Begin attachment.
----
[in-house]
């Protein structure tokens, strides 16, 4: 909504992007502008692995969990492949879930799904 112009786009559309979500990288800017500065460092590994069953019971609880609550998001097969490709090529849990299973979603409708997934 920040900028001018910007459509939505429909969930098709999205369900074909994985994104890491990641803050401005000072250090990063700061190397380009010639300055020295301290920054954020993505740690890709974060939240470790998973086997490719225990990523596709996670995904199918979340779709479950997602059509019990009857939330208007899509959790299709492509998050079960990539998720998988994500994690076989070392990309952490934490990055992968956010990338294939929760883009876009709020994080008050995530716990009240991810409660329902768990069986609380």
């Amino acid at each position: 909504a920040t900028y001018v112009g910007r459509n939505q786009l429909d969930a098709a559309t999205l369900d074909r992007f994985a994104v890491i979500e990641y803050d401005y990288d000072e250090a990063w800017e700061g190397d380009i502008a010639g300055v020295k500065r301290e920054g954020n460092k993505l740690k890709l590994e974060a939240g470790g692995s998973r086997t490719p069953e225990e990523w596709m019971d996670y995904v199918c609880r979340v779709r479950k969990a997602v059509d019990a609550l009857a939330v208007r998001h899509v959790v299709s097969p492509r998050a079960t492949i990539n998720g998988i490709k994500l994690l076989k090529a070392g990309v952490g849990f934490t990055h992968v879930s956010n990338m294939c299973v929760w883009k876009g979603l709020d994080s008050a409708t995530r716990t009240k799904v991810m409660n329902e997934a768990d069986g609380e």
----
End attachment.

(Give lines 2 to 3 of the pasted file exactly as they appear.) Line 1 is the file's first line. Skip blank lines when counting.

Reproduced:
């Protein structure tokens, strides 16, 4: 909504992007502008692995969990492949879930799904 112009786009559309979500990288800017500065460092590994069953019971609880609550998001097969490709090529849990299973979603409708997934 920040900028001018910007459509939505429909969930098709999205369900074909994985994104890491990641803050401005000072250090990063700061190397380009010639300055020295301290920054954020993505740690890709974060939240470790998973086997490719225990990523596709996670995904199918979340779709479950997602059509019990009857939330208007899509959790299709492509998050079960990539998720998988994500994690076989070392990309952490934490990055992968956010990338294939929760883009876009709020994080008050995530716990009240991810409660329902768990069986609380």
């Amino acid at each position: 909504a920040t900028y001018v112009g910007r459509n939505q786009l429909d969930a098709a559309t999205l369900d074909r992007f994985a994104v890491i979500e990641y803050d401005y990288d000072e250090a990063w800017e700061g190397d380009i502008a010639g300055v020295k500065r301290e920054g954020n460092k993505l740690k890709l590994e974060a939240g470790g692995s998973r086997t490719p069953e225990e990523w596709m019971d996670y995904v199918c609880r979340v779709r479950k969990a997602v059509d019990a609550l009857a939330v208007r998001h899509v959790v299709s097969p492509r998050a079960t492949i990539n998720g998988i490709k994500l994690l076989k090529a070392g990309v952490g849990f934490t990055h992968v879930s956010n990338m294939c299973v929760w883009k876009g979603l709020d994080s008050a409708t995530r716990t009240k799904v991810m409660n329902e997934a768990d069986g609380e």